If the increase in economic output is also factored in then at the ‘sub regional’ level NI’s performance would rank in the UK top ten (mirroring Invest NI). Outer London – West and North West was best in the UK with growth of 12% with Inner London – East the worst in the UK at -10%. NI growth was 5%,

More data from the ONS showed unemployment in the country was 1,000 higher at 22,000 between November and January; the increase of 0.1% took the overall rate to 2.4%, the lowest in the UK. The NE had the highest rate at 6.2% with the UK rate at 3.9%.

The South East had the highest employment rate at 80% which compared with 72.3% in NI where 0.9m are employed; the UK rate was 76.5%.

NI’s  average property price increased by 0.2% to £140,190 in Q4 2019, which took the annual increase to 2.5%. In comparison, UK prices decreased by 1.1% to £231,185 during January, an annual growth rate of 1.3%.

Addlington and Dudlow’s Green the wealthiest parts of the region with Blackpool South the poorest, Cheshire and Warrington LEP the most productive but the best growth seen in Lancashire

Reading Time: 3 minutes

The ONS has published average household disposal income estimates for England and Wales for 2018. The incomes shown are after tax and housing costs are taken off. The analysis has shown that 87% of local areas had an average household income of between £22,500 and £39,200; within this over a third were between £28,000 and £33,600.

Of the 50 areas with the highest total incomes, 41 were in London, with the lowest incomes more widely spread across England and Wales. The North East, East England, London, and the South East had no local areas in the bottom 50.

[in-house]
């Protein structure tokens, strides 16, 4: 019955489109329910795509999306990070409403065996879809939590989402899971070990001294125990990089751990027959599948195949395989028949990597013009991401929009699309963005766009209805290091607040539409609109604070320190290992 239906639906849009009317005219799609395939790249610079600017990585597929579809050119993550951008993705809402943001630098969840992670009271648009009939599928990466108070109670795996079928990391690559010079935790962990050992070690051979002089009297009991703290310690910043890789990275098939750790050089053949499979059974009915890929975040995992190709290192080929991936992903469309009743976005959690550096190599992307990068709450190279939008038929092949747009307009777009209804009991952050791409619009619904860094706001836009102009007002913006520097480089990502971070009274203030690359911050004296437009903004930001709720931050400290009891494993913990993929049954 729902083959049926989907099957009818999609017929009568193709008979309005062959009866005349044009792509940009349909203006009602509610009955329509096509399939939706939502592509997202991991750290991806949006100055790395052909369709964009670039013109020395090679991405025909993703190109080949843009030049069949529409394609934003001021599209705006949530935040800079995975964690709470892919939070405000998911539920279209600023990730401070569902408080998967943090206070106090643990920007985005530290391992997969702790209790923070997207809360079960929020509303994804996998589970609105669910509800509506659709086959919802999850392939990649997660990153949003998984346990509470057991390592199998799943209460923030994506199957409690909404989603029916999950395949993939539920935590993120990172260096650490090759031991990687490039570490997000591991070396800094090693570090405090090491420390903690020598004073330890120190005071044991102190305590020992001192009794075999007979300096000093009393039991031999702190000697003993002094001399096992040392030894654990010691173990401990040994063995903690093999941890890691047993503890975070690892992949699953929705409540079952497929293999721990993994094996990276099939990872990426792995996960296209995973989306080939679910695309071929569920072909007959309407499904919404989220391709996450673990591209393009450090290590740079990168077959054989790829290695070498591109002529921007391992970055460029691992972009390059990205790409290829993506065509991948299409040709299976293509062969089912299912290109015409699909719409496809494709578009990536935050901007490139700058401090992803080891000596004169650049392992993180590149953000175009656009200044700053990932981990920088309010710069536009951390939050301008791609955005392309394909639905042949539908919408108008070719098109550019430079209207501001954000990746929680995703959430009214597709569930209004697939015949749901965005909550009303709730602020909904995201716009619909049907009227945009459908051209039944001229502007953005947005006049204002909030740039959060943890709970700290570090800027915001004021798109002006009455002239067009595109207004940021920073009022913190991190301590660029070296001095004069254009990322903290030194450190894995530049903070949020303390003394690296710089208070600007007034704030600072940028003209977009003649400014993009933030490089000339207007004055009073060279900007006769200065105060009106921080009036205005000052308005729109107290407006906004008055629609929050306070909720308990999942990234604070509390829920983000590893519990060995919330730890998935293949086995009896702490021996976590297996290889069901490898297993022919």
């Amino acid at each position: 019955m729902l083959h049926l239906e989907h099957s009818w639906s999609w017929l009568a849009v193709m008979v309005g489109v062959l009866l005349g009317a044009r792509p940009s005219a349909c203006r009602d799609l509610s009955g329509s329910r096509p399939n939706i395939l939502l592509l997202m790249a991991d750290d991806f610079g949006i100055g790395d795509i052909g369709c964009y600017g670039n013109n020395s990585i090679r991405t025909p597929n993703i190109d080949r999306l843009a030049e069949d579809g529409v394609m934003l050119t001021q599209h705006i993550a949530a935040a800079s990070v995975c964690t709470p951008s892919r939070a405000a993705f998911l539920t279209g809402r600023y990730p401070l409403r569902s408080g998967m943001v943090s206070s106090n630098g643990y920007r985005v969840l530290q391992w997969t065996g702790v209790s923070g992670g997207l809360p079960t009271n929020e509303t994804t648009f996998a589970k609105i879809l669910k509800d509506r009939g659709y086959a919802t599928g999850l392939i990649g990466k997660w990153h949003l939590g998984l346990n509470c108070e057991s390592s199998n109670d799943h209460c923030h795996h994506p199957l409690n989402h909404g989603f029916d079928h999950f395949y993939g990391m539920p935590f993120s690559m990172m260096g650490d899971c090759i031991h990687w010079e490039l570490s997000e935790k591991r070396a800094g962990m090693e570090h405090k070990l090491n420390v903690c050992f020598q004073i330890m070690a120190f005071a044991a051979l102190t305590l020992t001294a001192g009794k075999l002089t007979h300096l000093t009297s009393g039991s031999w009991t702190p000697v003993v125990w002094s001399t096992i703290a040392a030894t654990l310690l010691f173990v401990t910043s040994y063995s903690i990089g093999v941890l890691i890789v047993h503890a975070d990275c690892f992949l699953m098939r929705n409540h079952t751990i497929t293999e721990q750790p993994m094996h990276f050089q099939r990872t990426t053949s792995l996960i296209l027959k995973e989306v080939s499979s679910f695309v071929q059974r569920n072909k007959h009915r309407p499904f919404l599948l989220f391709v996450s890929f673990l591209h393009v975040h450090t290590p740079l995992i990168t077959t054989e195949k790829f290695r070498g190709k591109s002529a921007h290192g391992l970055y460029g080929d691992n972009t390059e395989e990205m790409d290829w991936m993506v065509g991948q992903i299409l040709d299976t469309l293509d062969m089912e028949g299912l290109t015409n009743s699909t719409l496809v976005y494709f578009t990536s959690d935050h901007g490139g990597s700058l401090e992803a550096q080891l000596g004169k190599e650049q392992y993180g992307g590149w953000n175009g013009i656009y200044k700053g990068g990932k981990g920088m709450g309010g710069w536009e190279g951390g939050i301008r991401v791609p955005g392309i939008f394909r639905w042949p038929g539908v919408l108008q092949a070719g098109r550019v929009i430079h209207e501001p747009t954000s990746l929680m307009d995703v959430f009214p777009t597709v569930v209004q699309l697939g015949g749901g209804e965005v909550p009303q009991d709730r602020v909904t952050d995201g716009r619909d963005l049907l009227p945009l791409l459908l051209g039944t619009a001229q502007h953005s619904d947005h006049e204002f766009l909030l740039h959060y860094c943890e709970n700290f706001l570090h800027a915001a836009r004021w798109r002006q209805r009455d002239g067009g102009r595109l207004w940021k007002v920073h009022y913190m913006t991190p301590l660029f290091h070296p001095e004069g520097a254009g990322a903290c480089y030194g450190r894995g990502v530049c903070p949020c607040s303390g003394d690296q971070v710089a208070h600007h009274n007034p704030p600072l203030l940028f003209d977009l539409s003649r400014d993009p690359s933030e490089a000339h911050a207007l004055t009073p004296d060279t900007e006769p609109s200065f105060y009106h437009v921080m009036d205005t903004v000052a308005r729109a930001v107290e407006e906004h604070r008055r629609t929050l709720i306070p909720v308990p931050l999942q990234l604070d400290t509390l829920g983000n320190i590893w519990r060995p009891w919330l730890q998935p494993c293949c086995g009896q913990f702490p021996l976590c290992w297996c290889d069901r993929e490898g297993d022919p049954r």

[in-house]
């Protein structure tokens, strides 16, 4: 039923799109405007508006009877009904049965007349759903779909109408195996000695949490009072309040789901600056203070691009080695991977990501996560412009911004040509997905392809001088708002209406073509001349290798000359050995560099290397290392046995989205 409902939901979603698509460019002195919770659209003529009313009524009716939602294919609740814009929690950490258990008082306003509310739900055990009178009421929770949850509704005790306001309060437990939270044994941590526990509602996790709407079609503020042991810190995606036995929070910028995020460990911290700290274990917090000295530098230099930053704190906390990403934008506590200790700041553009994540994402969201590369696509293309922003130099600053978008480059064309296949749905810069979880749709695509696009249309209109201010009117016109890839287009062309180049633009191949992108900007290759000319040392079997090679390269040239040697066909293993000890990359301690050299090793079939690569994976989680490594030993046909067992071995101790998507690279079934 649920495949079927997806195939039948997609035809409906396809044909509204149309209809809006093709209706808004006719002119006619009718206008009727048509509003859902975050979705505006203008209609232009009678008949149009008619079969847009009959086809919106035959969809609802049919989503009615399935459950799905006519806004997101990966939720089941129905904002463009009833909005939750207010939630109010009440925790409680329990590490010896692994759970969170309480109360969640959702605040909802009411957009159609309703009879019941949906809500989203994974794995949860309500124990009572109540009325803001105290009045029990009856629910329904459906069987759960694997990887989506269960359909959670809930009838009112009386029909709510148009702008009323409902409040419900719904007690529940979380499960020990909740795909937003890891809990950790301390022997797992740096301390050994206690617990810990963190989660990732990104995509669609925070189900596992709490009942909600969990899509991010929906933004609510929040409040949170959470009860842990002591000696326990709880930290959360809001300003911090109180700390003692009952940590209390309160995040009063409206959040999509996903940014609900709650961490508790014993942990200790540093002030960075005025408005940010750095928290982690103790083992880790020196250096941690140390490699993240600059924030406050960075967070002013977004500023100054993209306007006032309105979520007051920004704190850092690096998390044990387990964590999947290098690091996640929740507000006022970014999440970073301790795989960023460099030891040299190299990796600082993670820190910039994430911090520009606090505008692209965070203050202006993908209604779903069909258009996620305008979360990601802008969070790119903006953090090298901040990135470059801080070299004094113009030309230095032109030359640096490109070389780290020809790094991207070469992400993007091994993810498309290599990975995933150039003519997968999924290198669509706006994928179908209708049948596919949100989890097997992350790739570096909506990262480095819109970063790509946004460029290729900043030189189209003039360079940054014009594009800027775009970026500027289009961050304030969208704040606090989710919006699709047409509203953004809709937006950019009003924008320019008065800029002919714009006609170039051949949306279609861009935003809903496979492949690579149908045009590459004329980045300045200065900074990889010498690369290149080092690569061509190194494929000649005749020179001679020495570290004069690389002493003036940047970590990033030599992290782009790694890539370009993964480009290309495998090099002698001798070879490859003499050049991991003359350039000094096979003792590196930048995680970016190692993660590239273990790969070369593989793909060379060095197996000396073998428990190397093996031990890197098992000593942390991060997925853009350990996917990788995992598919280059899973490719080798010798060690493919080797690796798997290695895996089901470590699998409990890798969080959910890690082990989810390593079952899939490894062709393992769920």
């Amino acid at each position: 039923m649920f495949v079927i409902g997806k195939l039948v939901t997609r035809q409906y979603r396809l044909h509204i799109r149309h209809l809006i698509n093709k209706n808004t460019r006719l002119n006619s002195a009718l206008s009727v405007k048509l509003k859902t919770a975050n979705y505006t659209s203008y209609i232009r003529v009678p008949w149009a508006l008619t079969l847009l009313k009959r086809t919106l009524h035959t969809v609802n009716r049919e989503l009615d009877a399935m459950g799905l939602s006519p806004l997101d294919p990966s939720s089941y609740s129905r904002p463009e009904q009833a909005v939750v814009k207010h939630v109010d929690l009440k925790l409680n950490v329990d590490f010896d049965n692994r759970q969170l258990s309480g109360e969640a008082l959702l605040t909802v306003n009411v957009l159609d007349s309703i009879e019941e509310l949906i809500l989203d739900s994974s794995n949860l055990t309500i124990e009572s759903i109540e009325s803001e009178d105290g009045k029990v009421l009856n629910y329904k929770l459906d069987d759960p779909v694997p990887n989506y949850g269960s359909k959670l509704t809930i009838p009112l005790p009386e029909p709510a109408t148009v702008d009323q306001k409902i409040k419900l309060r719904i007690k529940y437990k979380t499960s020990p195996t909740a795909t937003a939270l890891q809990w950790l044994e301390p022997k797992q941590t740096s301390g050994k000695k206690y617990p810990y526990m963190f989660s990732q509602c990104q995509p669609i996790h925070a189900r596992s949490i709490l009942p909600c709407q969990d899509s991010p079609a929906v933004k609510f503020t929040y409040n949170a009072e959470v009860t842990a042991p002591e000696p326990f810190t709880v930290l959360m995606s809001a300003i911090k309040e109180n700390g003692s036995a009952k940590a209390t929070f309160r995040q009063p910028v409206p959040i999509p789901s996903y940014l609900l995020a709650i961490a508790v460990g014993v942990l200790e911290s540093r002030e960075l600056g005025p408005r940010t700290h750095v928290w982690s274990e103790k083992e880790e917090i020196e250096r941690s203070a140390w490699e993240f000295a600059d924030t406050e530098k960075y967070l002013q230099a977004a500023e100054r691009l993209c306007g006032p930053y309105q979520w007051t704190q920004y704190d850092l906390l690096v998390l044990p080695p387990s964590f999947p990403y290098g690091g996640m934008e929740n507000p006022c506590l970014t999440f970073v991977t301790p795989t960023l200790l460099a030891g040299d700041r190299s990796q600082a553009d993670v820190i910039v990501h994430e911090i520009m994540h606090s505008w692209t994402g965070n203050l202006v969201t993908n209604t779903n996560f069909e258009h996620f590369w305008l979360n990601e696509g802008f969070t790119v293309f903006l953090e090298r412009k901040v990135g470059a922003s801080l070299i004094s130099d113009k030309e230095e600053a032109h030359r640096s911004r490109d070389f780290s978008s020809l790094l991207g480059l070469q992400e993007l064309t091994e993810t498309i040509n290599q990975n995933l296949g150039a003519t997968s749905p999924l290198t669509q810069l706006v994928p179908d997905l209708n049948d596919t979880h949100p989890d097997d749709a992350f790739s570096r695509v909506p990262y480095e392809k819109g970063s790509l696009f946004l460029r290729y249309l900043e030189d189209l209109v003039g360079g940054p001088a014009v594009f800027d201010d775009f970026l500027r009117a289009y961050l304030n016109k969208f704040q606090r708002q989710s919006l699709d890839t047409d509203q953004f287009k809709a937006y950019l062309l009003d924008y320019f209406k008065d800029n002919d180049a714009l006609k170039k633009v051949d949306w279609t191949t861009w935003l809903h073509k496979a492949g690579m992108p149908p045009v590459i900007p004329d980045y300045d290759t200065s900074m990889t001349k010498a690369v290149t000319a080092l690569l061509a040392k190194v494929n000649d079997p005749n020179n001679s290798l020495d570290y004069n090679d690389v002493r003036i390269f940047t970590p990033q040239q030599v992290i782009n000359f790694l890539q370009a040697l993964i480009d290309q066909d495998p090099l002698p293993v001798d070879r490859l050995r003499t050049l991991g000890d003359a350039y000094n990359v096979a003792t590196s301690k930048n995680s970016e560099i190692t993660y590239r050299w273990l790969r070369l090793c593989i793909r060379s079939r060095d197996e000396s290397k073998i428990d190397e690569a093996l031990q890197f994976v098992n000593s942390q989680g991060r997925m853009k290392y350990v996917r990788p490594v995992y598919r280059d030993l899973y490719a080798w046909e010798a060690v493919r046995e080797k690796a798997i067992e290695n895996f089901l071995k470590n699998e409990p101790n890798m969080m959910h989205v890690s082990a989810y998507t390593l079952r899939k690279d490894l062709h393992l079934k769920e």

The wealthiest area in England and Wales was Mickleover in Derby with incomes of £52,200 and the poorest was Highfield North in Leicester with £12,500. The two areas are 30 miles from each other and ranked 7200 places apart.

The wealthiest areas of the North West were the Addlington area of Cheshire and the Dudlow’s Green of Warrington with incomes of £39,800. This ranked the areas 184th out of the 7,201 districts of the UK recorded. The poorest area of the region was Blackpool South with £13,300. This area was ranked 7,199 out of the 7,201 areas of the UK recorded.

Last month the ONS published analysis which showed that like most regions of the UK, output per hour in the NW is below the UK average. Productivity per hour in the NW was 8.4% below the UK average which ranked the region fifth nationally for 2018. One reason for this is the high levels of hours worked and high productivity in London and the South East which pulls up the UK average so much that all other regions fall below it.  

The ONS has now released data for a longer period and at a subregional level. This gives further insight into the NW’s performance.

First, the 2018 results for the 44 enterprise regions in the UK, which comprise the 38 English local enterprise partnerships (LEPs) and six enterprise regions in Scotland, Wales and the border regions.

Thames Valley Berkshire LEP had the best productivity (in terms of hours) in 2018 at 35% above the UK average, whereas the Black Country LEP at -24% was the worst.

At +6%, the Cheshire and Warrington LEP was one of eight economic regions which beat the UK average and was ranked 5th, all of the NW’s other LEPs recorded productivity below the UK average. Liverpool City region was 19th at 8% below, Lancashire LEP 23rd and Greater Manchester 25th at -11% but the worst regional performer was Cumbria at -14% which ranked it 29th.

In terms of productivity growth between 2010 and 2018, the Coventry and Warwickshire LEP was top with growth of 16%. Twelve economic regions recorded productivity levels lower in 2018 than 2010. The worst performer was the Buckinghamshire Thames Valley LEP which saw productivity drop by 11%.

The NW’s results for productivity growth (rather than overall productivity) were more mixed. With growth of 8.8% Lancashire was the regional star and was ranked 3rd nationally, just beating Cumbria which was ranked fourth with 7.5% growth. Cheshire and Warrington LEP grew by 3.8% and was ranked 15th but the region’s other two LEPs recorded productivity levels lower in 2018 than 2010. Greater Manchester was -0.5% and was ranked 36th which was four places better than Liverpool City region at -3.3%.